original string
}

This would be basically the new Type that I’d expect to see in Go.

Last Thoughts

I’m really enjoying the experience of looking at things from a new perspective and doing my best to keep an open mind to learn Go without prejudice to force it to my way of thinking.

So far it has been interesting and probably harder initially because my paradigm has come from the dotnet ecosystem. Removing dotnet from the equation, it’s interesting to see how much I take for granted.

I think if I had been immersed in Python from the beginning, transitioning to Go would be more intuitive to me. When I was juggling C# and PowerShell, I found it very intuitive as most of the basics were just syntax differences, until you added in more complex things like Linq/Delegates, abstract classes, interfaces, and other things that don’t have quite the place in the PowerShell world.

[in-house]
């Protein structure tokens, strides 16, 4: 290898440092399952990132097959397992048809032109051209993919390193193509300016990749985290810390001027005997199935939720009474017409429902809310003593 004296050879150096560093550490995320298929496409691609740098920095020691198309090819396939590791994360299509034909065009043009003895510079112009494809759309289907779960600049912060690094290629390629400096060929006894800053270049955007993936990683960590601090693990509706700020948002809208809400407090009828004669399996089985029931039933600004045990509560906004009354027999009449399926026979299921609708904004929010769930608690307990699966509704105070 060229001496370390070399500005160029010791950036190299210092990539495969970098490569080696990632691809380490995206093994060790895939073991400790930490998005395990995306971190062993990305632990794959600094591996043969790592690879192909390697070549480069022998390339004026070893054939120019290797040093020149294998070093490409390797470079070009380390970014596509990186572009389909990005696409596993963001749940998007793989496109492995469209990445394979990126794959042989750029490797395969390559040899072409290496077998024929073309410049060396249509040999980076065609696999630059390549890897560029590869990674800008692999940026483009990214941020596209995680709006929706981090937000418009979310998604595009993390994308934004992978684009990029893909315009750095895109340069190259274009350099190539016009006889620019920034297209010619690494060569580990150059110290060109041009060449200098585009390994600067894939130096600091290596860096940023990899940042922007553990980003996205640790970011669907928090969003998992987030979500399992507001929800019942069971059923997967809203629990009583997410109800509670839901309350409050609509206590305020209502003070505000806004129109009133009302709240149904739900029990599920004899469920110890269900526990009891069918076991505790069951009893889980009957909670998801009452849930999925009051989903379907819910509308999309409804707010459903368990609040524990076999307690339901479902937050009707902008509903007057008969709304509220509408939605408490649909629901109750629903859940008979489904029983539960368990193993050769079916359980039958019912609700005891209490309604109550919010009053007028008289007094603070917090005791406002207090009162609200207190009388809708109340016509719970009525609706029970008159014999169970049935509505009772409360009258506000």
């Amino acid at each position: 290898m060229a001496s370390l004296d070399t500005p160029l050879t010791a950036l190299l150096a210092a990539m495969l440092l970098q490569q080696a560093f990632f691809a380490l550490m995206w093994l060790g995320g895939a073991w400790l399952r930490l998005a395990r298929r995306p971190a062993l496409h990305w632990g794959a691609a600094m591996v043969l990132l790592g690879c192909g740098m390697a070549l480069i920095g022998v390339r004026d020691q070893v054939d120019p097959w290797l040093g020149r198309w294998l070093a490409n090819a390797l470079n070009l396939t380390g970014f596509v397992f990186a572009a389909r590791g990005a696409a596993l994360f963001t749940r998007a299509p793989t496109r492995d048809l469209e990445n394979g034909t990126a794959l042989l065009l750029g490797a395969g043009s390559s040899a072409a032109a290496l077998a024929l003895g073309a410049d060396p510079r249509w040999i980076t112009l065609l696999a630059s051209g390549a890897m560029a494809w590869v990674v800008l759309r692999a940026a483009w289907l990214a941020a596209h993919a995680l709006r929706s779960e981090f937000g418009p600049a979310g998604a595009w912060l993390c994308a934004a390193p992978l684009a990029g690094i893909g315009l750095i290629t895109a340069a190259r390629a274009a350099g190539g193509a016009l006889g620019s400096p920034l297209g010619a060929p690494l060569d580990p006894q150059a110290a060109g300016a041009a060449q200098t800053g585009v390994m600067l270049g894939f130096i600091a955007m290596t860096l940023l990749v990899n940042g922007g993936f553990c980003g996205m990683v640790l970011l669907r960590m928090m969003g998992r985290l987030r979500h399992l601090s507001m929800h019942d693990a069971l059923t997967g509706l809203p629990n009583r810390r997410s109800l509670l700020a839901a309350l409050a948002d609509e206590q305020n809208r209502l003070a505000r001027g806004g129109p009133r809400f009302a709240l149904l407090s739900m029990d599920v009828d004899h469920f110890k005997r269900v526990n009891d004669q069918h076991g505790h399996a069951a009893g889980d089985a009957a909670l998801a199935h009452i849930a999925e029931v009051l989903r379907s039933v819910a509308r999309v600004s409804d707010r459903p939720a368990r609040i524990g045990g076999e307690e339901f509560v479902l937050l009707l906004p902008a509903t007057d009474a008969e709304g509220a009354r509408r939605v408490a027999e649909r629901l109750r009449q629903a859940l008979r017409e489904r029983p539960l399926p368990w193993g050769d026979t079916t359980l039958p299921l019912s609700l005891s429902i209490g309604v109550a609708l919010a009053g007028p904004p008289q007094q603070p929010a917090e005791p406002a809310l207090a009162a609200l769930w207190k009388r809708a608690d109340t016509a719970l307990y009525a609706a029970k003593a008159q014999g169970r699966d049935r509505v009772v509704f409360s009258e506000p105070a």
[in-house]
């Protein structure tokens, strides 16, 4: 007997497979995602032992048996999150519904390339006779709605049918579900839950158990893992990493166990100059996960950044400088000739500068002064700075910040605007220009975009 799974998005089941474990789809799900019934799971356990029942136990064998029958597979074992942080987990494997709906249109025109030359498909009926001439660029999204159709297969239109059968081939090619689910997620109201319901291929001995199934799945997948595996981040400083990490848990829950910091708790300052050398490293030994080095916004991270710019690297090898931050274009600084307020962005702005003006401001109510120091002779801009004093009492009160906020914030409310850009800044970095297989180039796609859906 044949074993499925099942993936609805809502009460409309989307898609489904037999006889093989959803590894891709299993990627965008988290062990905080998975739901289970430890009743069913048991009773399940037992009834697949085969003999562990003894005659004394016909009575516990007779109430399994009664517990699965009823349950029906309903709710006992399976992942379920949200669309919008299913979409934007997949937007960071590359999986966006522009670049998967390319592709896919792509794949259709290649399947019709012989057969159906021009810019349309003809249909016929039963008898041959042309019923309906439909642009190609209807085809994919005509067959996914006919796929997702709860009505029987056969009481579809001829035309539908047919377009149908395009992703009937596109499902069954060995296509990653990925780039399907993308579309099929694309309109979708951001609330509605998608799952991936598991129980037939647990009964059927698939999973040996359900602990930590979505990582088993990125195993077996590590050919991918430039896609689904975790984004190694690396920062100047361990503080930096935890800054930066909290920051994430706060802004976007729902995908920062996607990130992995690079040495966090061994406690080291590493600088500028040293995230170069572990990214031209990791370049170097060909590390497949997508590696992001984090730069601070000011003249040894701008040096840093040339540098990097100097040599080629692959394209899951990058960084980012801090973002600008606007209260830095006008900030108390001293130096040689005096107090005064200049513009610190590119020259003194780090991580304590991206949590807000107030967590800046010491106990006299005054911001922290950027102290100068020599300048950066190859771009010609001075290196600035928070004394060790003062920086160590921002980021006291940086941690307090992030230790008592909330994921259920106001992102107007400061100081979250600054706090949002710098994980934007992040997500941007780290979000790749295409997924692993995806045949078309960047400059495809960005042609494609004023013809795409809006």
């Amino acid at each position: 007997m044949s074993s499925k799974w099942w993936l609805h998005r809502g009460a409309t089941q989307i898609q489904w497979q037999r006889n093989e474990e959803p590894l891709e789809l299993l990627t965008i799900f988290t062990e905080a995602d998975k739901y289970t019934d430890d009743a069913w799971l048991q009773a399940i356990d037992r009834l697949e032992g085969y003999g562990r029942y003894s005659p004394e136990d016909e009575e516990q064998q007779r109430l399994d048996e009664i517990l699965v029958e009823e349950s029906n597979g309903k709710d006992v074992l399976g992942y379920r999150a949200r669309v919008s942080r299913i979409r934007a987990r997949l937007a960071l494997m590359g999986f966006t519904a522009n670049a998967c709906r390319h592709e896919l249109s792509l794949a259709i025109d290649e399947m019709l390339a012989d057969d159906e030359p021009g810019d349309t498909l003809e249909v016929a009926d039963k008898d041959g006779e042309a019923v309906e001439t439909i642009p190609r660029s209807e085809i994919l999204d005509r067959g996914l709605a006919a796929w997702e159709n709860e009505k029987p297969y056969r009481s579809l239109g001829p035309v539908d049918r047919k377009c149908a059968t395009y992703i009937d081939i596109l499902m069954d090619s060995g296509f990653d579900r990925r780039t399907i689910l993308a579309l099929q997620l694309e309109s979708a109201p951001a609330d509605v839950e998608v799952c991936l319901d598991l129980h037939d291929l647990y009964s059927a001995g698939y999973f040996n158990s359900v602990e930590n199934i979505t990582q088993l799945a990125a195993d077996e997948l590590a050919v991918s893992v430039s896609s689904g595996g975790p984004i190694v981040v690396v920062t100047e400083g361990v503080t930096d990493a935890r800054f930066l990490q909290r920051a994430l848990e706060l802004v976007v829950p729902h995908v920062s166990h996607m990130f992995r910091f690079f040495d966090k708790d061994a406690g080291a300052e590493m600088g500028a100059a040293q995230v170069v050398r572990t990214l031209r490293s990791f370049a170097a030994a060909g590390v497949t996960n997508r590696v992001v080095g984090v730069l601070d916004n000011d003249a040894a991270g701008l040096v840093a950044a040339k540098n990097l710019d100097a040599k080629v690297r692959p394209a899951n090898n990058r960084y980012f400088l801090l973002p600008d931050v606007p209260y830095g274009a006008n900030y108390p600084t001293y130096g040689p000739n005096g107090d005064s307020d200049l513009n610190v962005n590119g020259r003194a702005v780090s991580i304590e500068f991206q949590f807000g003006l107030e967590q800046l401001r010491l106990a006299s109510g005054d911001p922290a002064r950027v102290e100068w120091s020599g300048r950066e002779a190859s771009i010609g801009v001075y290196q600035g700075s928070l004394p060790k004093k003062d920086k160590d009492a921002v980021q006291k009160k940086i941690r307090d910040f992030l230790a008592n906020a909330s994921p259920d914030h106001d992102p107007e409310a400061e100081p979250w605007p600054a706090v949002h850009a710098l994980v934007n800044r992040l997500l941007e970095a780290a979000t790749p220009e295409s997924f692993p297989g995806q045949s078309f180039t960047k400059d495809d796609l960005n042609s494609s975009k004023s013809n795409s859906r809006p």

The generalization of “everything is an object” in Windows vs in Linux “everything is a file/text” rings true in the approach I think I’ve observed underlying the way the languages function.

Give Something New A Shot

If you are from a Linux background, I’d suggest you give PowerShell a shot (its cross platform now) and try this experience of learning a new paradigm. Using something like InvokeBuild will give you a much richer experience than Make files. If from Windows, then Python or Go would be a great choice to help challenge you.

Give Yourself Time To Be Terrible At It

I read recently from @Duffney:

My biggest challenge with using the 20 hours rule to learn new things is becoming comfortable being “unproductive”

I think that was a very freeing concept, as I’ve wrestled with this. Being pretty experienced in PowerShell, being ok writing non-idiomatic Go code with rough project structure, limited tests, and more has been mentally inhibiting.

It’s always better to get momentum on something and once competence is growing, challenge yourself to excel with more idomatic, tested, and well designed solutions. Build and ship some stuff so you can even get to the place where you wince at your old work in the first place 😆